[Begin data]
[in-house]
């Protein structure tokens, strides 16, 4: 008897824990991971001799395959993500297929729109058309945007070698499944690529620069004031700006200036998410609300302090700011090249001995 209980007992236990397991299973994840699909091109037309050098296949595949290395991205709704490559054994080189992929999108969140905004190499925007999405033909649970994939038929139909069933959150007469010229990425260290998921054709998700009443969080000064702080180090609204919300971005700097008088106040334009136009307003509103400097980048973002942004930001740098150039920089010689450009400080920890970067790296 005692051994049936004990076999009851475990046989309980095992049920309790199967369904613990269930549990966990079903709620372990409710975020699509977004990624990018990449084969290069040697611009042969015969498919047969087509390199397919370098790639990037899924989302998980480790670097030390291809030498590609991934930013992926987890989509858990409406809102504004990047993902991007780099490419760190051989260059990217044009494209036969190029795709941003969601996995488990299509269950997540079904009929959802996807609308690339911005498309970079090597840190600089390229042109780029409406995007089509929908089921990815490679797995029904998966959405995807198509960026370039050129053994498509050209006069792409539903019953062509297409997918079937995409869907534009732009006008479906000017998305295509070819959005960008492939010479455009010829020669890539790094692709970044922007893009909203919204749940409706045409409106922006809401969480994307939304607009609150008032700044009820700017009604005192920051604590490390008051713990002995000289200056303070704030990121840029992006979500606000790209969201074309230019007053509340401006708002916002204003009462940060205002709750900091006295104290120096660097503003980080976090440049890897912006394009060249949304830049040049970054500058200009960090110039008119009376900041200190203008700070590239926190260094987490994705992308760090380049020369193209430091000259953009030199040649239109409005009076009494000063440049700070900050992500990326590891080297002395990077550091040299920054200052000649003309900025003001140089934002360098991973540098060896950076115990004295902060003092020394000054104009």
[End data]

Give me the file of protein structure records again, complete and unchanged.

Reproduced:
[in-house]
């Protein structure tokens, strides 16, 4: 008897824990991971001799395959993500297929729109058309945007070698499944690529620069004031700006200036998410609300302090700011090249001995 209980007992236990397991299973994840699909091109037309050098296949595949290395991205709704490559054994080189992929999108969140905004190499925007999405033909649970994939038929139909069933959150007469010229990425260290998921054709998700009443969080000064702080180090609204919300971005700097008088106040334009136009307003509103400097980048973002942004930001740098150039920089010689450009400080920890970067790296 005692051994049936004990076999009851475990046989309980095992049920309790199967369904613990269930549990966990079903709620372990409710975020699509977004990624990018990449084969290069040697611009042969015969498919047969087509390199397919370098790639990037899924989302998980480790670097030390291809030498590609991934930013992926987890989509858990409406809102504004990047993902991007780099490419760190051989260059990217044009494209036969190029795709941003969601996995488990299509269950997540079904009929959802996807609308690339911005498309970079090597840190600089390229042109780029409406995007089509929908089921990815490679797995029904998966959405995807198509960026370039050129053994498509050209006069792409539903019953062509297409997918079937995409869907534009732009006008479906000017998305295509070819959005960008492939010479455009010829020669890539790094692709970044922007893009909203919204749940409706045409409106922006809401969480994307939304607009609150008032700044009820700017009604005192920051604590490390008051713990002995000289200056303070704030990121840029992006979500606000790209969201074309230019007053509340401006708002916002204003009462940060205002709750900091006295104290120096660097503003980080976090440049890897912006394009060249949304830049040049970054500058200009960090110039008119009376900041200190203008700070590239926190260094987490994705992308760090380049020369193209430091000259953009030199040649239109409005009076009494000063440049700070900050992500990326590891080297002395990077550091040299920054200052000649003309900025003001140089934002360098991973540098060896950076115990004295902060003092020394000054104009």